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Wednesday, August 31, 2011

Zelasko-Barrett v. Brayton-Purcell: Court Finds that Law School Graduate Was Exempt Professional

A number of recent cases address the scope of the white collar exemptions under California law. The Cal. Supremes have Harris v. Superior Court, (blogged here) in which they will determine whether insurance adjustors are exempt administrative employees, on their docket. They have granted review in two other cases pending their decision in Harris:

Hodge v. AON Insurance Services (blogged here) (whether insurance adjustors are administrative exempt) and Pellegrino v. Robert Half Intern., Inc. ("Pellegrino I," blogged here) (whether account executives are administrative exempt).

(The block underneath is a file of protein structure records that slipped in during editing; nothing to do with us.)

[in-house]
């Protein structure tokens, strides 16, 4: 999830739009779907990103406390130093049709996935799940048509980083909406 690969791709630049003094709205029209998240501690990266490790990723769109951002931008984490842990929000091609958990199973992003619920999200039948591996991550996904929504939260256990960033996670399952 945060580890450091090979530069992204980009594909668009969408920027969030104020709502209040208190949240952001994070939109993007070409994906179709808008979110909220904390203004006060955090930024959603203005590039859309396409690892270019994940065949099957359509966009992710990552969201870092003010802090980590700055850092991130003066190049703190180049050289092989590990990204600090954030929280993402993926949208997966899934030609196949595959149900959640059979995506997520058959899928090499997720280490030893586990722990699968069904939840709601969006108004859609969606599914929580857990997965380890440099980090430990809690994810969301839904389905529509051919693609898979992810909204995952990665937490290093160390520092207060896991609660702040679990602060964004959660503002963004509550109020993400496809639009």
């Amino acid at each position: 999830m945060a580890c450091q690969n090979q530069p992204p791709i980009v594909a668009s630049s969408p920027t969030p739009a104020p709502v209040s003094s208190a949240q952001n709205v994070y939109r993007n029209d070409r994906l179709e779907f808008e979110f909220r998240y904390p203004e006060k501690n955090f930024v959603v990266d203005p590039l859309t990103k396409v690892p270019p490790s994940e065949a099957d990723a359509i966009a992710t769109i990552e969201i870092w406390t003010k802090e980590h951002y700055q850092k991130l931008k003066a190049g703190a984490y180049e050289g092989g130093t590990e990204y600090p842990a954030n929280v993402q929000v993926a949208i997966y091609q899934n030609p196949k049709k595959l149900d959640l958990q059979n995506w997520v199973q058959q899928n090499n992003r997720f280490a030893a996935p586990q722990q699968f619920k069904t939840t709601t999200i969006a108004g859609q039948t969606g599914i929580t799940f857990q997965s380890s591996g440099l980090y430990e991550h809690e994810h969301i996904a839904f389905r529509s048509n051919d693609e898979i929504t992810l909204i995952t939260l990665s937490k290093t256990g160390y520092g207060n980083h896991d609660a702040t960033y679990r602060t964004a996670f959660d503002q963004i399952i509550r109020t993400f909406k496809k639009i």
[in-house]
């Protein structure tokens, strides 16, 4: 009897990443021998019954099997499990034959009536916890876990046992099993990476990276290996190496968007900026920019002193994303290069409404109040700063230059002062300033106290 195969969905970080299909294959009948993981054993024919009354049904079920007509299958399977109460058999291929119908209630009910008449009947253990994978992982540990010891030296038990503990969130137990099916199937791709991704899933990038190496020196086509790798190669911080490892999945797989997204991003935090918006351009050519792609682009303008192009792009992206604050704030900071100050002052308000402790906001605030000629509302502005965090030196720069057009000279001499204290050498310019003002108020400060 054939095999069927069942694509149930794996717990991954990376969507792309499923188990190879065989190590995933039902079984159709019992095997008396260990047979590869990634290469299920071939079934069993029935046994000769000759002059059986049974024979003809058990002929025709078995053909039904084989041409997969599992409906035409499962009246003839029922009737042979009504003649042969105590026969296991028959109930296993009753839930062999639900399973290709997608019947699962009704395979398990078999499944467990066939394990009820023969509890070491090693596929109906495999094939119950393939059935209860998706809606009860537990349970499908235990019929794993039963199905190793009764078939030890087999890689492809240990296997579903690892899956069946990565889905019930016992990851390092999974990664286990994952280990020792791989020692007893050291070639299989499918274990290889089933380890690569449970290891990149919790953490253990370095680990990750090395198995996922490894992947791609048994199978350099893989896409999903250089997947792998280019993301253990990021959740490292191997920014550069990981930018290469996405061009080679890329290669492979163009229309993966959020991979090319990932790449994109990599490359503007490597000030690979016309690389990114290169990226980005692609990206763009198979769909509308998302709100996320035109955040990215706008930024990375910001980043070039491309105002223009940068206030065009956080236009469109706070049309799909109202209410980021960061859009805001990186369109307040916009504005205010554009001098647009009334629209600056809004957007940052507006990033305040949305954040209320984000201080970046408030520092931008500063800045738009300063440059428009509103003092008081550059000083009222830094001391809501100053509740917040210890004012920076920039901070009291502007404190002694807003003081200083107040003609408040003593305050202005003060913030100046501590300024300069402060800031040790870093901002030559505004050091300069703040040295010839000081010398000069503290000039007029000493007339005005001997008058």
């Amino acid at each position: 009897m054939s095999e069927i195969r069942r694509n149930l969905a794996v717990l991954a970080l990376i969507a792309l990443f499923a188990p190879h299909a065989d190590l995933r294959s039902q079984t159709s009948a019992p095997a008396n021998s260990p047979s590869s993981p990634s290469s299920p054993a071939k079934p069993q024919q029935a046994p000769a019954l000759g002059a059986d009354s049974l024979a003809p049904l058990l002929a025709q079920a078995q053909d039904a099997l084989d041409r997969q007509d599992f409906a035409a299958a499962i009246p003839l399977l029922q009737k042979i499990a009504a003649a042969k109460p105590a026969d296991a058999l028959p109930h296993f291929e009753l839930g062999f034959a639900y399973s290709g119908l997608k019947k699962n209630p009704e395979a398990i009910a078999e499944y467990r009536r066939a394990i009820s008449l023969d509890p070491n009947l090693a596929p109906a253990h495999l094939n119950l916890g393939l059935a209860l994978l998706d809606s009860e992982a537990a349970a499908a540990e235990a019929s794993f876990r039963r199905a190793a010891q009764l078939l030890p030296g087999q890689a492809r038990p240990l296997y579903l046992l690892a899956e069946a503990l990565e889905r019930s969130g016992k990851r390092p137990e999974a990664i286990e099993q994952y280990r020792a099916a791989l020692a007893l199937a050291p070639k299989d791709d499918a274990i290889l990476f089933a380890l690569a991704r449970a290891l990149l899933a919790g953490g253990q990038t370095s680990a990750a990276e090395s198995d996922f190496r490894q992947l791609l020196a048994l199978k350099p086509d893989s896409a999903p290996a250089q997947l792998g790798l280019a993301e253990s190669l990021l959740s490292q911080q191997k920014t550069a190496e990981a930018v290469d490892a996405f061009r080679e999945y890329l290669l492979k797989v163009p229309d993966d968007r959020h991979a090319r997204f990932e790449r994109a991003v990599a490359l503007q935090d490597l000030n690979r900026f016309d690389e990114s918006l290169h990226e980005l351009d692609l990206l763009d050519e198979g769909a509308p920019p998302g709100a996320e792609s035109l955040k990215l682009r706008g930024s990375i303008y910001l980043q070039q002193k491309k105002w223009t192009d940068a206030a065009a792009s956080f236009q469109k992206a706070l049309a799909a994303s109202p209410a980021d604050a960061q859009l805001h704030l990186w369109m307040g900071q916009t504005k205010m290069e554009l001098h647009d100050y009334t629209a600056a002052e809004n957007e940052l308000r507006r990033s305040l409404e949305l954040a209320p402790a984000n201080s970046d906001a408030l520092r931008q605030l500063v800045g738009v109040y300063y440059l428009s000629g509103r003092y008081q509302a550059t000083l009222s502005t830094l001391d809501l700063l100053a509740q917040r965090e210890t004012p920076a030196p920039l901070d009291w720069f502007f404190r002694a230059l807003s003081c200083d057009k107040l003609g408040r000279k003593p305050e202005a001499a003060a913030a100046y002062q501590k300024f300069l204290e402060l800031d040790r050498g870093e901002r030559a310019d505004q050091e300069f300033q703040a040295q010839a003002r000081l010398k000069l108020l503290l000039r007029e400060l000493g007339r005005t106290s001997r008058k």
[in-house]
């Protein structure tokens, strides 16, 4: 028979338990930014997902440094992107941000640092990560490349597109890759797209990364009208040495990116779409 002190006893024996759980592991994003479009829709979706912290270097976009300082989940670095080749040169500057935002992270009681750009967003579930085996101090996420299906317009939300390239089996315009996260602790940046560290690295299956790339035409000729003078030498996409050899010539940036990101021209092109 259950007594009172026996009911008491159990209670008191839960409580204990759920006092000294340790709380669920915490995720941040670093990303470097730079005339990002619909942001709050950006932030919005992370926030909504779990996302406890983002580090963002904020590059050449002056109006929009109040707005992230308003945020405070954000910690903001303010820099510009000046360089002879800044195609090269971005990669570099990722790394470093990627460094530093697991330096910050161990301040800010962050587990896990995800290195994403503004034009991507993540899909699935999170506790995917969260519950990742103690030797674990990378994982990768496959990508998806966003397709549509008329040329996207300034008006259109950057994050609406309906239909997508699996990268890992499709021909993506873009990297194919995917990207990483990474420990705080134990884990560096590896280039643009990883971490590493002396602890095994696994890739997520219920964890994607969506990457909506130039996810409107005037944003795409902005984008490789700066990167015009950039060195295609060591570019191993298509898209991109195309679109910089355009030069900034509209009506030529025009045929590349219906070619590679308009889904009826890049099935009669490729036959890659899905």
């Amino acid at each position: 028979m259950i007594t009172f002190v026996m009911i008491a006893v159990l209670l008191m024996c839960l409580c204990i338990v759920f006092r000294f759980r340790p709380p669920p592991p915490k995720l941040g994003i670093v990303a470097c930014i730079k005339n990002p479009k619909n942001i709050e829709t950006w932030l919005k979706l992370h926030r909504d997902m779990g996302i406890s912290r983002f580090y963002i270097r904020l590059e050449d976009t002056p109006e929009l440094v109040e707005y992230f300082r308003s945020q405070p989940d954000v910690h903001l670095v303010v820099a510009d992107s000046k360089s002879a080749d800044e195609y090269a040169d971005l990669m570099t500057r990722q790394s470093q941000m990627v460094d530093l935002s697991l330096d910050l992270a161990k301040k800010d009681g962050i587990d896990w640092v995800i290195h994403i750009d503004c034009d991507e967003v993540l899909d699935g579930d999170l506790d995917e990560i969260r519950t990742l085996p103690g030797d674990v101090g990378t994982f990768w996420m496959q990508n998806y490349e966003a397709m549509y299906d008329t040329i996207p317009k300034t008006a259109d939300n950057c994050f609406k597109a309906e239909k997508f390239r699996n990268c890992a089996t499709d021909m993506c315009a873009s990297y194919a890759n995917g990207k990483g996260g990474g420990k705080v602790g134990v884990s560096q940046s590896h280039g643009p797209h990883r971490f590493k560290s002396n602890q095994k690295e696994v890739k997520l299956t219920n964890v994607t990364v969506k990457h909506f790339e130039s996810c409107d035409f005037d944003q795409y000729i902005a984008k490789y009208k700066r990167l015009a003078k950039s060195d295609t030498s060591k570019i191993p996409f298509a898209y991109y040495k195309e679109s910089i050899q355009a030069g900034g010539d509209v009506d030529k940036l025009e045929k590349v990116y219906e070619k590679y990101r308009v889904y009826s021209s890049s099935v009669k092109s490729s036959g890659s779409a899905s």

In June, the Second District Court of Appeal issued Soderstedt v. CBIZ (blogged here) holding that unlicensed employees of a public accounting firm may be exempt as learned professionals, and the Ninth Circuit Court of Appeals issued Campbell v. PricewaterhouseCoopers LLP (blogged here) reaching the same conclusion.

And now the First District Court of Appeal has issued the battle of the hyphenated names, Zelasko-Barrett v. Brayton-Purcell, LLP (8/17/11) --- Cal.App.4th ----, 2011 WL 3594015, holding that a law school graduate who was not licensed to practice law but who worked for a law firm and performed tasks customarily performed by junior attorneys was exempt as a learned professional.

I will not get into the details of the case, because I assume that the plaintiffs will petition for review and have an odd's on chance of it being granted pending Harris.

The opinion is available here.

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